5. Mr. Ranjit Kumar, learned Senior Counsel for the Respondent, has raised a preliminary objection that the petition has been filed by the Petitioner-Company through Mr. Roger Shashoua, authorized representative of the Petitioner-Company, but verified and signed by Mr. Raj Manek holding a Power of Attorney from Mr. Roger Shashoua. The contention is that the Power of Attorney only permits Mr. Raj Manek to represent Mr. Roger Shashoua in his personal capacity but does not empower him to represent the Petitioner-Company. Mr. R.F. Nariman, learned Senior Counsel for the Petitioner, has drawn our attention to Exhibit P/R-2 filed along with the rejoinder. The document Exhibit P/R-2, which is a certificate by Mr. Roger Shashoua, Director of the Petitioner-Company, clarifies that Mr. Raj Manek is duly authorized to represent him in his personal capacity as well as the Petitioner-Company:
“… before any court or other judicial authority or any other concerned authority to file petitions, applications, documents etc. and to appoint any advocate in connection thereto and to do all acts, deeds and things that the above Mr. Raj Manek may deem fit and proper it pursuance thereof.”
6. In view of this document, I find no substance in the contention.
7.Mr. Ranjit Kumar, learned Senior Counsel for the Respondent, raised a further preliminary contention that in view of the decision of the Constitution Bench in SBP and Co. vs. Patel Engineering Ltd, (2005) 8 SCC 618, it has now been conclusively held that the power exercised by the Chief Justice or his designate under Section 11(6) of the Act, is not an administrative but a judicial power and that the designate of the Chief Justice has to judicially determine the issues arising under Section 11(6) of the Act. He contends that under Article 145 of the Constitution of India, the Supreme Court is empowered to frame ‘rules for regulating generally the practice and procedure of the Court’, and under Clause (2), the minimum number of Judges, who were to sit for any purpose, is also to be fixed by the rules. The Supreme Court has framed rules known as the Supreme Court Rules, 1966 (hereinafter referred to as ‘the Rules’). Under Order VII Rule 1 of the Rules, “Every cause, appeal or matter shall be heard by a Bench consisting of not less than two Judges nominated by the Chief Justice”. Exception is made for those matters specifically provided thereunder, which could be heard by a Judge sitting singly nominated by the Chief Justice. The contention is that since a petition under Section 11(6) of the Act is not specifically enumerated under the proviso to Order VII Rule 1 of the Rules, such a petition would have to be heard by a Bench consisting of not less than two Judges.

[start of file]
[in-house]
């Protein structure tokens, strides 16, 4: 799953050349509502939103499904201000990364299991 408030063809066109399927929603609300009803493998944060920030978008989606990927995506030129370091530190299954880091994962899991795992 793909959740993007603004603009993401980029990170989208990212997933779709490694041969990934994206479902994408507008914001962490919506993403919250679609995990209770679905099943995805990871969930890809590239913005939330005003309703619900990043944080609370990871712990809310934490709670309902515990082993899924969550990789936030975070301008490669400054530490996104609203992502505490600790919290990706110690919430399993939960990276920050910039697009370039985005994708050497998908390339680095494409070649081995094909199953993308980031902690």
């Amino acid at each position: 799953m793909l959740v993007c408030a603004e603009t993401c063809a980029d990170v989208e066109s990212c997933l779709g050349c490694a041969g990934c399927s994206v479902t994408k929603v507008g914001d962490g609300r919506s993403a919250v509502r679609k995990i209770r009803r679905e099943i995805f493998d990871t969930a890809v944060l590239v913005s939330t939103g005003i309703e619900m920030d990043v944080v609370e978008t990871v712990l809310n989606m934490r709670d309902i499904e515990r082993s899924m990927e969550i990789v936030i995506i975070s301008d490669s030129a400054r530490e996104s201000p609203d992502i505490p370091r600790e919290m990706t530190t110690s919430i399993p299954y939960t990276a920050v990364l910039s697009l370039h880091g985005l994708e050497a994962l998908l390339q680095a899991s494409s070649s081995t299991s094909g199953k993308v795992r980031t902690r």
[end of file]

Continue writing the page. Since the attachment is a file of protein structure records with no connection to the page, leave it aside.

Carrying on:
8.In my view, this contention is entirely misconceived for two reasons. In the first place, Article 145 of the Constitution itself proceeds by declaring that the provisions of the Article were “subject to the provisions of any law made by Parliament”. The Act is definitely a “law made by Parliament” and it does not prescribe that a petition under Section 11(6) has to be heard by a Bench consisting of at least two Judges. Second, the power under Article 145 of the Constitution and the Rules framed thereunder, are intended to govern the practice and procedure of the Supreme Court. I am unable to persuade myself to believe that, the power exercisable by the Chief Justice under Section 11(6) of the Act is the power of the Supreme Court under the Constitution. My first impression on this issue is also confirmed by the judgment of this court in Patel Engineering (supra), where it was observed that:
“It is common ground that the Act has adopted the UNCITRAL Model law on International Commercial Arbitration, but at the same time, it has made some departures from the Model law. Section 11 is in the place of Article 11 of the Model law. The Model law provides for the making of a request under Article 11 to “the court or other authority specified in Article 6 to take the necessary measure”. The words in Section 11 of the Act are “the Chief Justice or the person or institution designated by him”. The fact that instead of the court, the powers are conferred on the Chief Justice, has to be appreciated in the context of the statute. “Court” is defined in the Act to be the Principal Civil Court of original jurisdiction of the district and includes the High Court in exercise of its ordinary original civil jurisdiction. The Principal Civil Court of original jurisdiction is normally the District Court. The High Courts in India exercising ordinary original civil jurisdiction are not too many. So in most of the States the court concerned would be the District Court. Obviously, Parliament did not want to confer the power on the District Court, to entertain a request for appointing an arbitrator or for constituting an Arbitral Tribunal under Section 11 of the Act. It has to be noted that under Section 9 of the Act the District Court or the High Court exercising original jurisdiction, has the power to make interim orders prior to, during or even post-arbitration. It has also the power to entertain a challenge to the award that may ultimately be made. The framers of the statute must certainly be taken to have been conscious of the definition of “court” in the Act. It is easily possible to contemplate that they did not want the power under Section 11 to be conferred on the District Court or the High Court exercising original jurisdiction. The intention apparently was to confer the power on the highest judicial authority in the State and in the country, on the Chief Justices of the High Courts and on the Chief Justice of India.”2